and then up a small distance up to the cliff top. It seemed to be feeding on the small eroded soil exposed ledges. When it is feeding it is very quiet and it would be very easy to walk right by.
1 Great Spotted Woodpecker seen and heard in Treshnish wood and 1 Golden Eagle on walk to Chough.
4th: 1 Great Spotted Woodpecker heard in Treshnish wood.
I thought it would be good idea to write about why I am making a fuss over Choughs (proper name Red-billed Chough, to distinguish it from Yellow-billed or Alpine Chough).
Most people know that Choughs have only recently re-colonised England (in 2001) after an absence of 28 years and which last bred successfully even further back, in 1947. The original pair have been very successful so in 2012 the population had expanded to 5 pairs which have round the clock protection during the breeding season. The Chough is on the coat of arms of Cornwall so its emblem is now rightfully re-deserved*
Scotland has never lost its Choughs but it is still a rare breeding bird with only 83 pairs in 2002. In 2002 the entire breeding population (excepting one mainland pair) was restricted to Argyll, the main stronghold being on Islay (64 pairs) with the only other breeding site on Colonsay (18 pairs). Potential breeding last occurred on Mull at Scoor in 2000 which involved a pair which had attempted to breed in every year since 1989 but which never succeeded although eggs were laid in most years! In 2001 there was only one bird on Mull in breeding season (Argyll Bird Report -ABR- does not give the location). There was only one pair on Colonsay in 1982 so colony recovery is possible although confusingly the birds in Islay are thought to have colonised from Colonsay in the late 19th century (Gray in Birds of Argyll) when they were common there. This suggests that colonies fluctuate and no one really knows how although weather and land use are thought to be involved.
I notice Alan Spellman has written that the present bird on Mull is probably from Colonsay. This seems logical since Colonsay is not far from Mull and can be seen easily from the Ross of Mull on a clear day. In fact the very coastline where I have seen Choughs on Colonsay is visible with binoculars from the Ross. But this is all guesswork. When the Cornish birds first re-colonised it was assumed that they came from the nearest breeding sites in Wales (Gower Peninsula) or Brittany. Indeed Welsh ringed birds have turned up in Somerset, Devon, Heysham, Lancashire and the Isle of Man although the latter two were from the Anglesey population in north Wales.
But last year the Cornish birds surprised everyone when the University of Aberdeen (yes, them again) took DNA from moulted feathers of the Cornish birds and proved that they came from Ireland!
Incidentally whilst the pair were trying to breed on Mull a dead bird was found in 1993 and in 1991 'Birds were seen during the breeding season at two other localities on Mull' and in 1995 'A colour-ringed bird at Loch Don Mull in late Oct was a wanderer, presumably from Islay or Colonsay' (ABR).
In 2009 there was an unconfirmed report of a single bird at Caliach Point (Mull Bird Report and in 2010 whilst talking to a local gardener I was told of bird(s) being seen in about 2005 at Calgary.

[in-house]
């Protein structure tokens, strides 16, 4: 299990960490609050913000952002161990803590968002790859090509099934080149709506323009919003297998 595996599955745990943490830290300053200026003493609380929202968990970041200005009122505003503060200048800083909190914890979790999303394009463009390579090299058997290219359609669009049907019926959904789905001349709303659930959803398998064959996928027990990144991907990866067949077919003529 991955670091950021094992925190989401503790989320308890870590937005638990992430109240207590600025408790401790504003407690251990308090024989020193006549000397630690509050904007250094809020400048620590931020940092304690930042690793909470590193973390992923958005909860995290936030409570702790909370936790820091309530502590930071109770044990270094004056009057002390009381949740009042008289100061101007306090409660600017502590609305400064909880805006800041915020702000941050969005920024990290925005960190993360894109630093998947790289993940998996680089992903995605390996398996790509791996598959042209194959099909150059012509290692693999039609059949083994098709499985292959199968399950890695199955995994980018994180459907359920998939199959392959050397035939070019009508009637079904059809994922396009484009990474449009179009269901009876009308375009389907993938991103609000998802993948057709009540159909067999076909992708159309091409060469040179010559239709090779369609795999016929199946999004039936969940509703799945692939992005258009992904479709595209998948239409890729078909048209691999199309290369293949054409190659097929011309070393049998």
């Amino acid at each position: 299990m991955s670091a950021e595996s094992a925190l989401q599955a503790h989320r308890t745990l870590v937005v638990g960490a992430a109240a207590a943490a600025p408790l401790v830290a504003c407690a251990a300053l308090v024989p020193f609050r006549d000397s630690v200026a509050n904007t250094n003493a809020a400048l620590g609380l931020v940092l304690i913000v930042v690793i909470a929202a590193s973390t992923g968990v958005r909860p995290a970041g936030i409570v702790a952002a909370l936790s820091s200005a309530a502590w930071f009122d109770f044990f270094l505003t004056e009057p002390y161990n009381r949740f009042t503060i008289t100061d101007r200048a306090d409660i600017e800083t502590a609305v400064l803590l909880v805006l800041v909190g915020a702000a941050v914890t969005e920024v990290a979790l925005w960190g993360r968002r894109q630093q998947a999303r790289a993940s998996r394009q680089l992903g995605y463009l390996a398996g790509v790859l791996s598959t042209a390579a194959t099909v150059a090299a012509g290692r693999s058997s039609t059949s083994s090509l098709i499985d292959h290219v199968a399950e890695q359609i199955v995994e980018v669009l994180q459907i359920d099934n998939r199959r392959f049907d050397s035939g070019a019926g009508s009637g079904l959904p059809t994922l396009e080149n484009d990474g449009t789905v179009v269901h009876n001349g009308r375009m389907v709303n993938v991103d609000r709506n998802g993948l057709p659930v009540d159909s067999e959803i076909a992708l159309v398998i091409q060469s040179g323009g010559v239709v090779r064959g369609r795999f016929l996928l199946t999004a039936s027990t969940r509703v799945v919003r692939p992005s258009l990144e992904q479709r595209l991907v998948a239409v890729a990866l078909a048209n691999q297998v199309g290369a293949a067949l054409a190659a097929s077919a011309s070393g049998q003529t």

All these records show that birds do occur occasionally on Mull and probably more than we detect. It is hoped that a wandering bird will chance upon the bird here in north Mull right now.
*The symbol for the Forest of Bowland in Lancashire is the Hen Harrier. Only one pair bred in the whole of England this year (I presume in the Forest of Bowland). The reason for the Choughs extinction was not persecution although that may have played its part. The same can not be said for the Hen Harrier which should have a population of 300 pairs in England if it were not for deliberate persecution.
3rd: Pair and later female Golden Eagle on Treshnish headland walk and 1 Siskin over Treshnish wood.
I was just reading about Aberdeen University tracking of Fulmars during the breeding season. One adult male Fulmar left its nest in Orkney and travelled on a foraging trip deep into the Atlantic and returned via Galway Bay, Ireland; a round trip of over 5,000 miles! I gather he was away from the nest for 14 days. A later post shows that most foraging trips are closer in although one bird travelled quite close to Norway.
Incidentally on the subject of satellite tracking; there appears to be only one of the tagged Basking Sharks still transmitting data and Cailleach (presumably a female) is presently off south east of Gran Canaria. Map here.
2nd: Relocated the Chough close to where it was seen on the 20th November.
I also saw an unfamiliar bird flying overhead at the place where it appeared to land. It looked like a very small grouse. I shall have to look through my books but nothing springs to mind. I don't know what a Water Rail looks like in flight so it could be that.
Also saw a Sparrowhawk and a Golden Eagle pair.
1st: Just got back to Mull. Whilst I was away a Chough was seen in north Mull on the 20th of November. Because there is a chance of breeding, the location is not being published on the internet but presumably this is the same bird seen by Ewan Miles on the 25th October at Gribun. I went to see if I could find it and had no luck but whilst driving off I had a close encounter with the male Golden Eagle whilst driving near Reudle Schoolhouse but I forgot to check the camera settings. The eagle flew down to Treshnish wood so I sped back.
It joined the female and another unidentified eagle at the wood and I could hear a Golden Eagle calling.
I thought these 2 shots were interesting as the two birds are almost in exactly the same position in the frame
When I took this shot I was sure it was the female on the left (definitely the male on the right)
but when I looked at the photo later I thought the pale patches were just reflections. Because of the apparently smaller size I now think it could be a first winter male (the wing patches fit but not the pale belly which is a bit of a mystery and one reason why it may be a reflection after all). After they all flew off I knew it was probably better to stay at home because the light was good and the eagles were sure to return but I wanted to look for the Chough. When I returned the pair were over Treshnish wood calling and displaying but it was late and the light was poor.
1 Dipper at second stone bridge on road up to Reudle.